Green plant growing from an exhaust pipe

Virtual Exhaust Prototyping System (VExPro)

Funder

Engineering and Physical Sciences Research Council (EPSRC)
Innovate UK

Total value of project

£394,947 (EPSRC)
£323,882 (Innovate UK)

Project team

Dr Christophe Bastien, Dr Jesper Christensen

Collaborators

Unipart Group, TWI The Welding Institute

Duration of project

12/01/2014 - 30/11/2016

EPSRC logo


Project overview

The aim of this project is to optimise the throughput of multi-disciplinary and multi-physics optimisation problems. The project will focus on optimising a lightweight exhaust system encompassing areas of thermo-mechanical, mechanical, acoustics, vibration, manufacturing and light-weighting analysis and design in a High Performance Computing (HPC) Environment.

The project will explore the aspect of numerical accuracy and uncertainty between physical principles, theory, mathematical modelling and analytical methods. This will be achieved by "scaling" model complexities in order to "harmonise" multi-physics computing requirements, run time and accuracy.

Project objectives

The project aim is to investigate the potential trade-off between accuracy and the computing time in a multi-physics and multi-disciplinary optimisation context by defining, developing and validating (against physical experimentation) an optimisation algorithm for HPC computing with an ultimate aim of eliminating the use of prototypes.

UEES are scheduled to supply over 200,000 exhaust systems to the UK automotive industry in 2014. This represents approximately 0.5% of the worldwide new vehicle market of 63 million (OICA-2012). OEMs world-wide are facing increasingly stringent emissions targets and are tackling this problem in a number of ways, one of which is to reduce the vehicle body mass. By embarking on an aggressive programme of weight reduction in its exhaust systems supported by the TSB, UEES can help OEMs meet their goals but also create a competitive advantage for itself.

Current empirical approaches incur significant cost and time penalties such that optimum solutions are not reached until well into the development cycle. Computing multiple iterations by virtual prototyping will 1) Shorten overall development leadtimes; 2) Reduce development cycles and costs by removing the need for "mule" vehicle exhaust prototypes costing ~£100k per vehicle/powertrain variant. In context Jaguar Land Rover (JLR) have around 30 vehicle development projects running concurrently and 3) Reduce the weight and potential costs of exhaust systems with all of its associated benefits.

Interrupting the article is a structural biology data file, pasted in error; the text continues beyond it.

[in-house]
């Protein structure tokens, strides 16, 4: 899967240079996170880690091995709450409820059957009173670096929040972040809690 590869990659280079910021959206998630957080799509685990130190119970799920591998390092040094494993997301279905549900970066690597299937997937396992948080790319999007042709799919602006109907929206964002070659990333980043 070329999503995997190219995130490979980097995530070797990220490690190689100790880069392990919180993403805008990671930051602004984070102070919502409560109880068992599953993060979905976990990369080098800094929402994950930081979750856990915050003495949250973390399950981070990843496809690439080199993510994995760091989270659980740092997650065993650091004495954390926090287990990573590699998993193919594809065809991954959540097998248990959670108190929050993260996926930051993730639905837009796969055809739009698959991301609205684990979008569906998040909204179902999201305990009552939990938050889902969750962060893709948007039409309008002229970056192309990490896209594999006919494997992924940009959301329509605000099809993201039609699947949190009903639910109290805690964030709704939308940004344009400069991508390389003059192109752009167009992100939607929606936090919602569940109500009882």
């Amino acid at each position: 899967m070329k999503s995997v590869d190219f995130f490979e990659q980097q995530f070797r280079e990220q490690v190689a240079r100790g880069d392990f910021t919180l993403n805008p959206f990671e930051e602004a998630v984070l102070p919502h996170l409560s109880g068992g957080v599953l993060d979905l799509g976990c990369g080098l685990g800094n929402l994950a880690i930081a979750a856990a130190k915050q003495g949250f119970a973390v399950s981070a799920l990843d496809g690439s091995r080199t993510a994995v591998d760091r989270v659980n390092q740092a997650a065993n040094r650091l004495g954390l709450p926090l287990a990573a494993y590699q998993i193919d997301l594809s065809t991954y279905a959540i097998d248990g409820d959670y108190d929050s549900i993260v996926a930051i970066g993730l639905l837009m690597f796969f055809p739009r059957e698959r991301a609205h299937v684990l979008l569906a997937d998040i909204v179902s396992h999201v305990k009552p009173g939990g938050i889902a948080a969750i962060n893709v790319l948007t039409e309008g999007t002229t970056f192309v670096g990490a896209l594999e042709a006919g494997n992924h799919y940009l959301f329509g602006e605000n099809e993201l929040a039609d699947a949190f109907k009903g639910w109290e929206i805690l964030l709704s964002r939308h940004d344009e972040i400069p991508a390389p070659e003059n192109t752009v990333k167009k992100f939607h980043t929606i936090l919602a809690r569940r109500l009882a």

The market for exhausts is not dominated by a single company and is very price sensitive. UEES, which concentrates on the luxury car market in the UK, is a joint venture with Eberspacher GmbH which is the world's 4th largest exhaust manufacturer. The UK manufactured 1.46m new vehicles in 2013, exporting approximately 80% of which half went to EU countries (SMMT). New car sales have been climbing back towards the levels achieved at the height of 2007. Growth in the export of luxury brands to Russia and China is fuelling the desire to increase production.

Based on an average sales price of £150 for a cold end exhaust system for the luxury car market where UEES operates it is estimated that UEES can generate cc £11m of new business within 2 yrs of the project concluding through producing 90,000 additional units and saving 10kg per system. 5yrs post project this is estimated at 190,000 additional units saving 15kg per system and generating cc£27m of new business. This does not include benefits to UEES's supply chain estimated at £2m and £4m respectively. This new business of £27m provides a good return on a total estimated project cost of £780k with a requested grant contribution of £585k from the TSB/EPSRC. In addition UK Plc can realise estimated savings of up to 135m tonnes of CO2 based on a vehicle design life of 250,000km and assuming that on average, 100kg mass reduction achieved on a passenger car saves 9 grams of CO2 per km (European Aluminium Association).

Economic benefits will be seen for component suppliers at the beginning of the supply chain through to OEMs. This will have the effect of increasing market share for UEES leading to employment opportunites at the Coventry site and in its supply. For Coventry University, there would be licensing opportunities of IP development via the design tool for exhaust system weight reduction with additional research work. Outside the consortium others would benefit from the dissemination events, with other Tier Ones outside UEES's market territory benefiting from early sight of the developments with opportunities for licensing the approach.

An overall reduction in the weight of a car will reduce fuel consumption and reduce its CO2 emissions. This will have the effect of reducing fuel bills and vehicle excise duty for the user. Employment opportunities will result including the requirement to train engineers on the shop floor to operate machinary and part testing as well as creating highly skilled engineering positions in exhaust system design. Environmental benefits are significant where UEES could generate up to 135m tonnes of annual CO2 emissions savings for vehicle manufacturers.

Elsayed A (2017) International Journal of Enginering and Manufacturing in Enhancing Noise Attenuation in Exhaust Mufflers on Response to Baffle Configuration.

Cirstea R (2018) Modelling of a Coupled Catalyst and Particulate Filter for Gasoline Direct Injection Engines.

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